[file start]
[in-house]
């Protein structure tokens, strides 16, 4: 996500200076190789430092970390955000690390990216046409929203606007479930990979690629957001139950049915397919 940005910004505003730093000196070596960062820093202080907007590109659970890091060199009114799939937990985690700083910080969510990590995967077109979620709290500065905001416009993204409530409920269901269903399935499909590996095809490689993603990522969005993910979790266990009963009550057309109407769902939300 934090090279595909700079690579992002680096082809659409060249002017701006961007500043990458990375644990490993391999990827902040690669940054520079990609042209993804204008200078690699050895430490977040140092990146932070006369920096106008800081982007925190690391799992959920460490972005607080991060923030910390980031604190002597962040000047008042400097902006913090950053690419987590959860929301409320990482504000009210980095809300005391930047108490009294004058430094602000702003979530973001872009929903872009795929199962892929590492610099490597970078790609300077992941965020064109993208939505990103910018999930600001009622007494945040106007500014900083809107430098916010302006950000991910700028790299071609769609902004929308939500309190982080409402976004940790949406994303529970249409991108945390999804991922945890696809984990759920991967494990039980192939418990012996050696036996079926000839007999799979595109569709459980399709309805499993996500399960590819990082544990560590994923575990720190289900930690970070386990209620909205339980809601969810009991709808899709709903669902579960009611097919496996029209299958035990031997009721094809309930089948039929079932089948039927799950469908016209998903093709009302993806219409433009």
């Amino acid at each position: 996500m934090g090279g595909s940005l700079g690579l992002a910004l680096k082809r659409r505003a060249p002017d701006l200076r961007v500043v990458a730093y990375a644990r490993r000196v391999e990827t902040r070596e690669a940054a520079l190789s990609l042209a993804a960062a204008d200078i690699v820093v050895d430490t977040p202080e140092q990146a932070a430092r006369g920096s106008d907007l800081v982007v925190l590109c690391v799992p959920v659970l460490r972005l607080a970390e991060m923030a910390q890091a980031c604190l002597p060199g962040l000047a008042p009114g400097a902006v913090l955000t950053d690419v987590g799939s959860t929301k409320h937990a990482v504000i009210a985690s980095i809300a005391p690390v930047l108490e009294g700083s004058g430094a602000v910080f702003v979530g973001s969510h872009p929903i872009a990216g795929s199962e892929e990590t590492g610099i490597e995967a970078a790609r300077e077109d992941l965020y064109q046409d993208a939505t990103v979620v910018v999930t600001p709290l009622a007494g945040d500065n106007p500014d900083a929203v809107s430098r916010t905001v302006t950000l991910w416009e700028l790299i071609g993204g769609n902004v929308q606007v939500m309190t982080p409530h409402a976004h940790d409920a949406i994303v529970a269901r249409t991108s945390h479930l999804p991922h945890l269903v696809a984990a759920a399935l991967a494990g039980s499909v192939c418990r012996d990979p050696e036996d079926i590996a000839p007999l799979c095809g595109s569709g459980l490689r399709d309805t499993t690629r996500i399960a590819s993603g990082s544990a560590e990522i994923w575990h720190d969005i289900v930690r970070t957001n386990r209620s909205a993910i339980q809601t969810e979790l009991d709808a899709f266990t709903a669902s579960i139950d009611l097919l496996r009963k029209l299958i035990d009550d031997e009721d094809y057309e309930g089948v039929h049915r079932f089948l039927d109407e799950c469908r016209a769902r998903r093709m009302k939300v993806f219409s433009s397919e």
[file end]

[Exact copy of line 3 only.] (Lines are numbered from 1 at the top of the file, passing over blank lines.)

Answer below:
């Amino acid at each position: 996500m934090g090279g595909s940005l700079g690579l992002a910004l680096k082809r659409r505003a060249p002017d701006l200076r961007v500043v990458a730093y990375a644990r490993r000196v391999e990827t902040r070596e690669a940054a520079l190789s990609l042209a993804a960062a204008d200078i690699v820093v050895d430490t977040p202080e140092q990146a932070a430092r006369g920096s106008d907007l800081v982007v925190l590109c690391v799992p959920v659970l460490r972005l607080a970390e991060m923030a910390q890091a980031c604190l002597p060199g962040l000047a008042p009114g400097a902006v913090l955000t950053d690419v987590g799939s959860t929301k409320h937990a990482v504000i009210a985690s980095i809300a005391p690390v930047l108490e009294g700083s004058g430094a602000v910080f702003v979530g973001s969510h872009p929903i872009a990216g795929s199962e892929e990590t590492g610099i490597e995967a970078a790609r300077e077109d992941l965020y064109q046409d993208a939505t990103v979620v910018v999930t600001p709290l009622a007494g945040d500065n106007p500014d900083a929203v809107s430098r916010t905001v302006t950000l991910w416009e700028l790299i071609g993204g769609n902004v929308q606007v939500m309190t982080p409530h409402a976004h940790d409920a949406i994303v529970a269901r249409t991108s945390h479930l999804p991922h945890l269903v696809a984990a759920a399935l991967a494990g039980s499909v192939c418990r012996d990979p050696e036996d079926i590996a000839p007999l799979c095809g595109s569709g459980l490689r399709d309805t499993t690629r996500i399960a590819s993603g990082s544990a560590e990522i994923w575990h720190d969005i289900v930690r970070t957001n386990r209620s909205a993910i339980q809601t969810e979790l009991d709808a899709f266990t709903a669902s579960i139950d009611l097919l496996r009963k029209l299958i035990d009550d031997e009721d094809y057309e309930g089948v039929h049915r079932f089948l039927d109407e799950c469908r016209a769902r998903r093709m009302k939300v993806f219409s433009s397919e």